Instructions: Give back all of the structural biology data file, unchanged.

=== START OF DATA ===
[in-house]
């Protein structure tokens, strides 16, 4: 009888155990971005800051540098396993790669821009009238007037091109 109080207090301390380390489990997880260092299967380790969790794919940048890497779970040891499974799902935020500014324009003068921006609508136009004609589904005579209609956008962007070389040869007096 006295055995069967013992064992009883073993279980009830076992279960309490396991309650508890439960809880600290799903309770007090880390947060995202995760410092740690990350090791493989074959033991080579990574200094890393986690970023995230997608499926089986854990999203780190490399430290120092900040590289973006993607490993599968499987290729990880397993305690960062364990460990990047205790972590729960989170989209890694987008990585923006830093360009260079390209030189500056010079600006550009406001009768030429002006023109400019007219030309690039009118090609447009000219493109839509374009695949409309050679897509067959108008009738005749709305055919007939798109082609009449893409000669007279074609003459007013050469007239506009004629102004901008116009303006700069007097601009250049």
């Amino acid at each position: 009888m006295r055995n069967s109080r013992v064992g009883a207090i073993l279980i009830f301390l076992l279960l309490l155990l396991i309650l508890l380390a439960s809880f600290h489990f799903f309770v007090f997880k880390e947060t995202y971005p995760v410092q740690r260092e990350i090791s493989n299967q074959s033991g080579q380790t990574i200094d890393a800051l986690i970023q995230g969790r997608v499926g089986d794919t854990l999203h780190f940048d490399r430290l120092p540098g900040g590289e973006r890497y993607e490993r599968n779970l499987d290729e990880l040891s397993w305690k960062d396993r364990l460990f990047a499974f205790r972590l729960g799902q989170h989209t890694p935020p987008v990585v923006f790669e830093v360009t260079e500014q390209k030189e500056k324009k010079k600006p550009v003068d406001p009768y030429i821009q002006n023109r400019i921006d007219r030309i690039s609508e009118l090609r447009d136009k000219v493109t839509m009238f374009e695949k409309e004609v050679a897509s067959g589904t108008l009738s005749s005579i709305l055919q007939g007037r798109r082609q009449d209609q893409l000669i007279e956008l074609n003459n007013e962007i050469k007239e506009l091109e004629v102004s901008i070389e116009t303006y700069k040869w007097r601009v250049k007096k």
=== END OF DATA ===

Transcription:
[in-house]
């Protein structure tokens, strides 16, 4: 009888155990971005800051540098396993790669821009009238007037091109 109080207090301390380390489990997880260092299967380790969790794919940048890497779970040891499974799902935020500014324009003068921006609508136009004609589904005579209609956008962007070389040869007096 006295055995069967013992064992009883073993279980009830076992279960309490396991309650508890439960809880600290799903309770007090880390947060995202995760410092740690990350090791493989074959033991080579990574200094890393986690970023995230997608499926089986854990999203780190490399430290120092900040590289973006993607490993599968499987290729990880397993305690960062364990460990990047205790972590729960989170989209890694987008990585923006830093360009260079390209030189500056010079600006550009406001009768030429002006023109400019007219030309690039009118090609447009000219493109839509374009695949409309050679897509067959108008009738005749709305055919007939798109082609009449893409000669007279074609003459007013050469007239506009004629102004901008116009303006700069007097601009250049």
């Amino acid at each position: 009888m006295r055995n069967s109080r013992v064992g009883a207090i073993l279980i009830f301390l076992l279960l309490l155990l396991i309650l508890l380390a439960s809880f600290h489990f799903f309770v007090f997880k880390e947060t995202y971005p995760v410092q740690r260092e990350i090791s493989n299967q074959s033991g080579q380790t990574i200094d890393a800051l986690i970023q995230g969790r997608v499926g089986d794919t854990l999203h780190f940048d490399r430290l120092p540098g900040g590289e973006r890497y993607e490993r599968n779970l499987d290729e990880l040891s397993w305690k960062d396993r364990l460990f990047a499974f205790r972590l729960g799902q989170h989209t890694p935020p987008v990585v923006f790669e830093v360009t260079e500014q390209k030189e500056k324009k010079k600006p550009v003068d406001p009768y030429i821009q002006n023109r400019i921006d007219r030309i690039s609508e009118l090609r447009d136009k000219v493109t839509m009238f374009e695949k409309e004609v050679a897509s067959g589904t108008l009738s005749s005579i709305l055919q007939g007037r798109r082609q009449d209609q893409l000669i007279e956008l074609n003459n007013e962007i050469k007239e506009l091109e004629v102004s901008i070389e116009t303006y700069k040869w007097r601009v250049k007096k």